The art of making vessels from earth. In the earliest ages upon record pottery was manufactured. The chief establishments in England are in Staffordshire, in a district called The Potteries, at Worcester, Derby, Coal-port, and Liverpool. The potteries in Staffordshire employ many thousands of persons, and the value of their produce was estimated at 800,000/. per annum. The essential material of all pottery is clay, which of itself possesses the two requisite qualities of being in its natural state so plastic, that, with water, it becomes a soft, uniformly-extensible mass, capable of assuming and retaining any form, and, when thoroughly dried, and having undergone a red heat for a time, of losing this plasticity, and of becoming hard, close in texture, and able, more or less, perfectly to confine all liquids contained within its hollow. The most important circumstances requisite to be considered in selecting the materials for pottery are plasticity, contractibility, solidity and compactness after drying, colour, and infusibility. Wedgewood was the great improver of this manufacture.
The processes employed at most of the manufactories are very similar, which may be classed under the following heads: - Preparation of raw material, moulding and turning, firing, printing, glazing, and painting. We shall describe these consecutively, as they are conducted at Spode's establishment.
In the preparation of the raw material, a powerful steam-engine performs many of the processes formerly carried on by manual labour. The bodies of earthenware are composed of Kent flint and West-of-England clay. The flint is first calcined in kilns, similar to those in which lime is burnt; it is then broken by revolving hammers, put in motion by the steam-engine, and afterwards conveyed into the pans, paved with stone, to be ground with water. In the centre of the pans there is an upright shaft, from which several transverse arms branch out, having very heavy stones placed between them: these stones, moved horizontally by the steam-engines, grind the flints, until they form a cream-like liquid, which is let off into the wash-tub, where the coarser particles are separated from the fine; the latter runs off into reservoirs, and the former is carried back to the grinding-pan. When the ground flint is wanted for use, it is conveyed from the reservoir by a pump, worked also by the steam-engine. The process of preparing the clay, and mixing it with the flint, is this: - The clay is drawn up into the upper chamber of the slip-house, and there thrown into an iron box, in which moves a shaft, with knives fixed in it, to cut the lumps into small pieces.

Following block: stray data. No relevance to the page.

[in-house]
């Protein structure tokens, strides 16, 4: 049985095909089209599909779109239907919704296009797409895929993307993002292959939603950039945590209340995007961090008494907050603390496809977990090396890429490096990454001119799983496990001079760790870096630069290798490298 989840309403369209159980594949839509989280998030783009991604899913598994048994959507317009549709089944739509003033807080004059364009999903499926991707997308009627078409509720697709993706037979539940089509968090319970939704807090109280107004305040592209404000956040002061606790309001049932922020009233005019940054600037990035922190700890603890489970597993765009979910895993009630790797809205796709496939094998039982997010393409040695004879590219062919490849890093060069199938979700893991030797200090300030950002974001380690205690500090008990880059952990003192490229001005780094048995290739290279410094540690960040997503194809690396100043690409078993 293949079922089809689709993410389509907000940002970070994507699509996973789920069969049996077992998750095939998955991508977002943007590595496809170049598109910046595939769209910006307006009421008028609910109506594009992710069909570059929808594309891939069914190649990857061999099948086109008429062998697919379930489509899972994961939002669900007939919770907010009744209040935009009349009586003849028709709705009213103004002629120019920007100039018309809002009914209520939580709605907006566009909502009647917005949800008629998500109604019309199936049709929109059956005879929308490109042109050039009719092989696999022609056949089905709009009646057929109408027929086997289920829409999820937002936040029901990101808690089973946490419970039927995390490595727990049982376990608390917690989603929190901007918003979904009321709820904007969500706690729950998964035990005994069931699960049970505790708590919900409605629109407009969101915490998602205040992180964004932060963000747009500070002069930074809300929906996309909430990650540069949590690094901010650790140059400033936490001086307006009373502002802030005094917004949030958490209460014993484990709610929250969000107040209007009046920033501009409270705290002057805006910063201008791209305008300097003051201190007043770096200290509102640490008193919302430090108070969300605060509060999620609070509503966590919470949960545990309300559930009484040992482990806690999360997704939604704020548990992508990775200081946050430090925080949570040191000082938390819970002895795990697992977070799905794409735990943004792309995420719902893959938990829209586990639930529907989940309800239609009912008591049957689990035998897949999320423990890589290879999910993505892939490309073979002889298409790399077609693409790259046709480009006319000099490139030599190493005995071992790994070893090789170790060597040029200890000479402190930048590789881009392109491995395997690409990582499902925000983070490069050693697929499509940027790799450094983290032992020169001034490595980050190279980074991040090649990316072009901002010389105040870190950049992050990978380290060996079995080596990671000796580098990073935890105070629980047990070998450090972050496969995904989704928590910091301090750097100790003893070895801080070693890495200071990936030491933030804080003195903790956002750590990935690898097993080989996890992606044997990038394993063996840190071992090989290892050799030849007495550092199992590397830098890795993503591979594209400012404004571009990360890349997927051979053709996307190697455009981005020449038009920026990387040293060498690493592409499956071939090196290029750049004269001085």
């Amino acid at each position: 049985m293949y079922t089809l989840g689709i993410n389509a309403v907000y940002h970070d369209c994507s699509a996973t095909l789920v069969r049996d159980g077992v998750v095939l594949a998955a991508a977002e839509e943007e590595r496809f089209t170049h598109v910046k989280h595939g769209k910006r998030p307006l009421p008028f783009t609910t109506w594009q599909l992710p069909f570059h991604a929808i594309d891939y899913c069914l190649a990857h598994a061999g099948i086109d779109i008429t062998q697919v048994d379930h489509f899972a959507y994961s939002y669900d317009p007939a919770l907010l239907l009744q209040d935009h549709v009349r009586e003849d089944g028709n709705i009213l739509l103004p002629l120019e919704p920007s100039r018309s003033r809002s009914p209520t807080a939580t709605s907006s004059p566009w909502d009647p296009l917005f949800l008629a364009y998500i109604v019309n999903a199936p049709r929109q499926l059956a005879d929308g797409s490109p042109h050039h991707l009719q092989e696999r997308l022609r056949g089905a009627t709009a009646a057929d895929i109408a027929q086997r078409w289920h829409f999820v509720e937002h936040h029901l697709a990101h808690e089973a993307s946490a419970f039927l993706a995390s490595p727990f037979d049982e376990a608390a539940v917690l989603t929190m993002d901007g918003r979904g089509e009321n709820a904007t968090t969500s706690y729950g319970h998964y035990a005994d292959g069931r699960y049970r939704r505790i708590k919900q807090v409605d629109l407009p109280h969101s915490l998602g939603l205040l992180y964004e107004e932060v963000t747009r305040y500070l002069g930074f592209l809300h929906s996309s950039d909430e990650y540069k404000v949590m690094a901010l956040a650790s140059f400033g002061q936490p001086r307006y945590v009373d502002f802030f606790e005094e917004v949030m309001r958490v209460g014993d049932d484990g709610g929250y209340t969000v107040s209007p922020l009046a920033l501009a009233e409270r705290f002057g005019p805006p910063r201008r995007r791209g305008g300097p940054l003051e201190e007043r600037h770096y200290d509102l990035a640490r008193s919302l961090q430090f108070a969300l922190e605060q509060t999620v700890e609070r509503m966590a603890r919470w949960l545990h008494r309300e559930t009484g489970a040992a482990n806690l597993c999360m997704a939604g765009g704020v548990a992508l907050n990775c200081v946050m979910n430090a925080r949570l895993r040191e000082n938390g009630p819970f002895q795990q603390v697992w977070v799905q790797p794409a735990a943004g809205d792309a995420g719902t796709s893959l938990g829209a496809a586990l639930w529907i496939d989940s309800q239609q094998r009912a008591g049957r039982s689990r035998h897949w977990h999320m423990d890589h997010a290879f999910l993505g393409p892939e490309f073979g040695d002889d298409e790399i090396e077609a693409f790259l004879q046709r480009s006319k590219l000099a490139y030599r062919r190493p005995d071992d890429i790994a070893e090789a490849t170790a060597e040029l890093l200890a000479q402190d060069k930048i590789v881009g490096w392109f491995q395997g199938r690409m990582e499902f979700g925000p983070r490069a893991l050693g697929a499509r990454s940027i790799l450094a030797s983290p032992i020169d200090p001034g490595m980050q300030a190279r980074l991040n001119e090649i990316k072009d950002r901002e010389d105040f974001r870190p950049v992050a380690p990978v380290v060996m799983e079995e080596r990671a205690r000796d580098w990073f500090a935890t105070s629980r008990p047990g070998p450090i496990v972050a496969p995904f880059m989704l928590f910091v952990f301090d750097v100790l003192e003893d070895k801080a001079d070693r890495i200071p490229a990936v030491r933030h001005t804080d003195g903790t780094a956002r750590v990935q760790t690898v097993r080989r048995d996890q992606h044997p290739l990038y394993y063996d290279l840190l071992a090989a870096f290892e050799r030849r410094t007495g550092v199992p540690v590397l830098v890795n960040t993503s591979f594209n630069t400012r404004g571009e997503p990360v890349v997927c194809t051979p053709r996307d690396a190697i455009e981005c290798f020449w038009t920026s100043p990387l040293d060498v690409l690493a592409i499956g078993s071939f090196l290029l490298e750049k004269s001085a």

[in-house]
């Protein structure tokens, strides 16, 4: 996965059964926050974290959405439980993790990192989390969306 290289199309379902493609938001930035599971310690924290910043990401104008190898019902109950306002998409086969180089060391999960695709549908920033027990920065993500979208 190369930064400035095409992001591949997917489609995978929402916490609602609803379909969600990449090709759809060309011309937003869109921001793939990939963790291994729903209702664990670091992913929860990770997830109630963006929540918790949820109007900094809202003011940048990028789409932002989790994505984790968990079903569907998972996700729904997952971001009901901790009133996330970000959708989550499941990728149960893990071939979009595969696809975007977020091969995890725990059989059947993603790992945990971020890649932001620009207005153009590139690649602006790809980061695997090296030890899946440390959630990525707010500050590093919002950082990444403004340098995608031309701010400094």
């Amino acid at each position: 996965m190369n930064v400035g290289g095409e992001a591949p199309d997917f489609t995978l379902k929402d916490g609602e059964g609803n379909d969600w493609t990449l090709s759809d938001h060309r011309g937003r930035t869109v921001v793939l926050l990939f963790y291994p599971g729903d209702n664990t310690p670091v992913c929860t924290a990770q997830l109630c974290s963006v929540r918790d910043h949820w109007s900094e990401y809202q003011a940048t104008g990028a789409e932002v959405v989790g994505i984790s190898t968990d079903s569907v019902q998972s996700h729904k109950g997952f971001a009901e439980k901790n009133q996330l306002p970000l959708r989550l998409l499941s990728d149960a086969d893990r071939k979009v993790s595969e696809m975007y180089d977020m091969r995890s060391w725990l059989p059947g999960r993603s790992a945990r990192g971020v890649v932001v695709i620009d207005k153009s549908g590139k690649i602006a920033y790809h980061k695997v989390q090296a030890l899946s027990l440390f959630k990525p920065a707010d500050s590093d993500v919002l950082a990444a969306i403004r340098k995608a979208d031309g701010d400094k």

The clay is now laid in a cistern with a proper quantity of water, where it softens, and is then put into the -plunging-tub; in this tub the water and clay are stirred until they become thoroughly mixed. The liquid is now drawn off into another cistern, from which it passes through a silk sieve into a third cistern; then into a fourth, through silk sieves still finer; the ground flint and other ingredients are now brought and mixed together, and the whole .passes through sieves of a greater degree of fineness into a fifth cistern: in this is a pump, that throws it into a trough for conveying it into the drying kiln. All these various operations are worked by the steam-engine, and there are fourteen sieves in motion at one time. After the clay has been dried it is taken from the kiln and laid together in large heaps, and, before it is worked into the vessels for which it is destined, the air bubbles are disengaged from it: this is done by a machine turned by the steam-engine. The machine is an iron box, shaped like an inverted cone, with an upright shaft in its centre, to which are affixed knives to cut the clay which is put into the box, by their rotatory motion, and, at the same time, so arranged as to force it downwards to a square aperture at the bottom; it escapes through this in a sufficiently compressed state for the workmen, and is then cut into square pieces of a convenient size, to be distributed in the manufactory.
Near the steam-engine are workshops for those branches of the trade which require the aid of machinery; and in this building there are eight throwing-wheels and twenty-five turning-lathes. Underneath these shops are drying-houses, heated by steam, in which the ware is dried, previously to its going to the oven to be fired; above the workshops is a single room, capable of holding 200 workmen.